Posted in | News | Climate Change

Research Marks an Important Step Toward Calibrating Climate Models

Shallow lakes and ponds emit significant amounts of greenhouse gases into the atmosphere, but emissions from these systems vary considerably and are not well understood.

Now, a new Cornell University-led study measures methane and carbon dioxide emissions from 30 small lakes and ponds (one acre or less) in temperate areas of Europe and North America, revealing that the smallest and shallowest bodies of water exhibit the greatest variability over time.

The paper marks an important step toward calibrating climate models so they better predict emissions from inland waterbodies, and it points to the need to study small waterbodies more closely.

"This study helps understand both the drivers of greenhouse gas concentrations, and importantly, what makes some ponds more variable in their concentrations," said Meredith Holgerson, assistant professor of ecology and evolutionary biology and senior author of the study, published in the journal Limnology and Oceanography.

"The paper points to patterns across a broad geographic range, such that we can actually get in and predict which waterbodies are going to vary and will be most variable, and it confirms that we need to go out and sample frequently," said Nicholas Ray, a postdoctoral researcher in Holgerson's lab and the paper's first author.

Holgerson and colleagues have previously estimated that shallow lakes and ponds may contribute 5% of the global methane emissions to the atmosphere. But without accurate measurements across many water bodies, they said, the true number could be as little as half or as much as twice that percentage.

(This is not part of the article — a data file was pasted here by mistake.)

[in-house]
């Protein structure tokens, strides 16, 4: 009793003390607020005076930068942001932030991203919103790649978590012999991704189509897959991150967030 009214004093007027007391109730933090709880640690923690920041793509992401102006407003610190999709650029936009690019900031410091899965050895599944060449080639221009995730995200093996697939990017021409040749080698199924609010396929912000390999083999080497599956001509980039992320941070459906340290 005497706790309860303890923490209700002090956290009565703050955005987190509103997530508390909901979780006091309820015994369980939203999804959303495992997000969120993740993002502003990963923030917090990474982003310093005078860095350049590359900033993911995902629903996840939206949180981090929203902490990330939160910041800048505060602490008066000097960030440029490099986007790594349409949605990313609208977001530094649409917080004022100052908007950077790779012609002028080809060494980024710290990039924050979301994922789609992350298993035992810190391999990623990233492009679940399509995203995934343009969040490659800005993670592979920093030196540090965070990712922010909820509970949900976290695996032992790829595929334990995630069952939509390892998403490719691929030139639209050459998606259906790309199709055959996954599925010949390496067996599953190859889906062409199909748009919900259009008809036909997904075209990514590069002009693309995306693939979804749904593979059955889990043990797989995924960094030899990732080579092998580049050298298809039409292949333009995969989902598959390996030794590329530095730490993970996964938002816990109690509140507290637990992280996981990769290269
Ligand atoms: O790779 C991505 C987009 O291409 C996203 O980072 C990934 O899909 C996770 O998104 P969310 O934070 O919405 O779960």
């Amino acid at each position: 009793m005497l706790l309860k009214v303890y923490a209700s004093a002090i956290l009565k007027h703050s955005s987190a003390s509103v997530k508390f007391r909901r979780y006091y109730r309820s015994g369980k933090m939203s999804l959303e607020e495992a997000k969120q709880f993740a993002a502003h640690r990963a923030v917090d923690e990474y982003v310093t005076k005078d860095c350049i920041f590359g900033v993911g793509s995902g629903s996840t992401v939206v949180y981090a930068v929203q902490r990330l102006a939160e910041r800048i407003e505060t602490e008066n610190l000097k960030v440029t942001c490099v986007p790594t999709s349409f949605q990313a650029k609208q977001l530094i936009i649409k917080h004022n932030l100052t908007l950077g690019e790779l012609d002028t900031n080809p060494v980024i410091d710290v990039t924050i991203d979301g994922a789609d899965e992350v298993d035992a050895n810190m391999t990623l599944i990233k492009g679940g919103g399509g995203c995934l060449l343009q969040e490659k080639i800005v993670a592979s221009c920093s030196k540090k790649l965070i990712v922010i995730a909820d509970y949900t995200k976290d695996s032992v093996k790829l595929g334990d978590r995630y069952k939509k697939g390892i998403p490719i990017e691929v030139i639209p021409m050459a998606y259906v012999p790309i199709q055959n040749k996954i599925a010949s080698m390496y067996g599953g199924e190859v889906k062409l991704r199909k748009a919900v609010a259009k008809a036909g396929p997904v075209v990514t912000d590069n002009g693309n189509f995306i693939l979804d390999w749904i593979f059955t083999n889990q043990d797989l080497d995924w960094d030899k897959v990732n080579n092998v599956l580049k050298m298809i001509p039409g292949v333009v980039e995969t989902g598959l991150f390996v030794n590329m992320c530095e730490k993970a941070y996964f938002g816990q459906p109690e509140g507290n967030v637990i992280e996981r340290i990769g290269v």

While some small lakes and ponds emit greenhouse gasses in consistent, predictable amounts, others are highly variable. Understanding these dynamics is important as carbon dioxide and methane act as greenhouse gases in the atmosphere, with methane being 25 times more potent at trapping heat than carbon dioxide.

Each body of water analyzed was sampled over the 2018 and 2019 summers at three times in three locations, including the deepest point and then two locations on opposite ends (but not too close to the shore).

"One key result we found was that the smaller the system is, in regard to surface area, the higher emissions are likely to be," Ray said.

For carbon dioxide, samples were consistent in all parts of the waterbody, which revealed that researchers likely only needed to collect a sample from one location to get an accurate prediction of the whole body of water. Methane, on the other hand, required samples from multiple locations to get an accurate measure. Also, for methane, shallower systems were more variable, suggesting stratification of the water column in deeper water may prevent gases from rising to the surface.

For carbon dioxide, the amount of plant life in the water played a large role in variability over time. For methane, variability was more driven by the water depth and likely associated with stratification in the water column.

Among other uses, the study sets the groundwork for informing a New York state climate mitigation strategy to build more ponds to help farmers better handle droughts.

"We're working to identify how ponds can be built, or if there are simple management strategies people can employ, to minimize emissions," Ray said.


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